At many points, in fact, the plot of Othello resembles those of Shakespeare comedies in that it is based upon misrecognition and jealousy. The resemblances to comedy suggest that the misunderstandings of the play will be recognized and all will live happily ever after. But Cyprus, unlike the forest of A Midsummer Night’s Dream, is still connected to Venetian society, and the arrival of Lodovico strengthens the Venetian presence and reminds Othello of the necessity of safeguarding his societal and political reputation. Cyprus, then, becomes a sort of trap, a false escape, in which the societal norms that seem to have disappeared reemerge to capture the transgressors. This mechanism of capture that exerts its force over the characters of Cyprus also occurs within Othello himself. The play refers on a number of occasions to jealousy as an innate force that cannot be planted, but instead grows from within and consumes itself and its host. Othello falls prey to the illusion of his own strength and power, and the jealousy it hides, just as Cyprus gives the illusion of providing a haven from the workings of the law.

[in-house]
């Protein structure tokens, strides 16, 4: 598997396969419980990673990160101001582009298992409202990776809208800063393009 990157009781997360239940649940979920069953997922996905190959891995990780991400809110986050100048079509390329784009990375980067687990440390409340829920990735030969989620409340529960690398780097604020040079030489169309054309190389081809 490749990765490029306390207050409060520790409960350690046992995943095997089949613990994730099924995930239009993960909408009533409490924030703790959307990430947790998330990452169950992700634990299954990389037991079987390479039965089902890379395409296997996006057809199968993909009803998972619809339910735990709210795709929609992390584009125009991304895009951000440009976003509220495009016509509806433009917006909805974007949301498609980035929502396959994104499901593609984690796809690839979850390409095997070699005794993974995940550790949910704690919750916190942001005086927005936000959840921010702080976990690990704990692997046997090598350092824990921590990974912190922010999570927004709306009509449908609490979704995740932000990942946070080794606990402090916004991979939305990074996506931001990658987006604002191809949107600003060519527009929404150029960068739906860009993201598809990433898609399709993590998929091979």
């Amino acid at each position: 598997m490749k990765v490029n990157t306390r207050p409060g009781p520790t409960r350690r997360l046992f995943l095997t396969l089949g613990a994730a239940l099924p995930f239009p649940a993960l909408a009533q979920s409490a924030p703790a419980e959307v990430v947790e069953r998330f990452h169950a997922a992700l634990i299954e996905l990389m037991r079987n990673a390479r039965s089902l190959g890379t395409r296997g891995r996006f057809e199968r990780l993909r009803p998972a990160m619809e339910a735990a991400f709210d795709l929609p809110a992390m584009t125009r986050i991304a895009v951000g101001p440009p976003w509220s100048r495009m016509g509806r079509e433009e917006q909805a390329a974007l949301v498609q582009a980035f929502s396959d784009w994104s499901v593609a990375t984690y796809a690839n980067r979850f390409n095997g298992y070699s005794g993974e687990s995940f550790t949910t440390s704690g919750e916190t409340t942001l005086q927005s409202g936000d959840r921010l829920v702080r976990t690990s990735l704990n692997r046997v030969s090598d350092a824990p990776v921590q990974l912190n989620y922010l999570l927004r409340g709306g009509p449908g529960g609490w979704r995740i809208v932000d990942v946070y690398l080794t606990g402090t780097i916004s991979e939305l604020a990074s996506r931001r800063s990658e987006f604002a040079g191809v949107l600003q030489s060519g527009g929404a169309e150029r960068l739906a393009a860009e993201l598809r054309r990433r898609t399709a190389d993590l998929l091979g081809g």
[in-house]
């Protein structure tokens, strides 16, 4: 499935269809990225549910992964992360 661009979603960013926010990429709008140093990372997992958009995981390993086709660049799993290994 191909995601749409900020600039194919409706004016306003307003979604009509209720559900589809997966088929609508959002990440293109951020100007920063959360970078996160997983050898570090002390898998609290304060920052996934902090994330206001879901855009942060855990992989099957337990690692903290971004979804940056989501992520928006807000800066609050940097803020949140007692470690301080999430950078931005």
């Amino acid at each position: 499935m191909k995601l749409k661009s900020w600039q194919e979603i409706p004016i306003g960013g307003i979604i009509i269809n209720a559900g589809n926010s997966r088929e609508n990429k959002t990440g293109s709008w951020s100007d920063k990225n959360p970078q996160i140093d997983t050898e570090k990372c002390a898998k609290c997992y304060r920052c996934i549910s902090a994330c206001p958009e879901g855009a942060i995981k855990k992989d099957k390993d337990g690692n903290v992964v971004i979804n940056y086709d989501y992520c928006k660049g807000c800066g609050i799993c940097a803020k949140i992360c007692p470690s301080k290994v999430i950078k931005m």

Like Cyprus, Othello is half Venetian, half “other,” and his predicament is the result of forces that are half comedic mischief and half deep-rooted, essential evil. Perhaps as a way of embodying these two clashing worlds, the play continues to upset the audience’s relationship to time. Iago claims, “This is [Othello’s] second fit. He had one yesterday” (IV.i.48). We have no basis on which to judge this claim, but if the play’s action does, in fact, span three days, then Othello’s first fit must have taken place before Iago even provoked his jealous rage. Similarly, when Bianca enters and chides Cassio for giving her a handkerchief she believes to be a love token from some other woman, she talks as though she never had almost the exact same conversation with Cassio in Act III, scene iv. The play’s unrealistic lapses, repetitions, expansions, and contractions may contribute to the audience’s sense that Iago’s power is almost like that of a charmer invoking a kind of magic.
by Trolldemort, March 13, 2013
It is awethome cos they all die
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by IndustrialCarnage, April 02, 2013
This is perhaps one of Shakespeare's more interesting plays, if you will. In comparison to Macbeth it isn't quite the walk in the park.
I think conceptually it enables the reader to see that characters can influence characters to such a degree that the original traits are masked and changed. Tragedy in this play is definitely a main component - and a great emphasis that perhaps the villain doesn't always find their true defeat. In a way, wasn't the "villain" successful? He lied to everyone and pretty much killed whomever got in his way.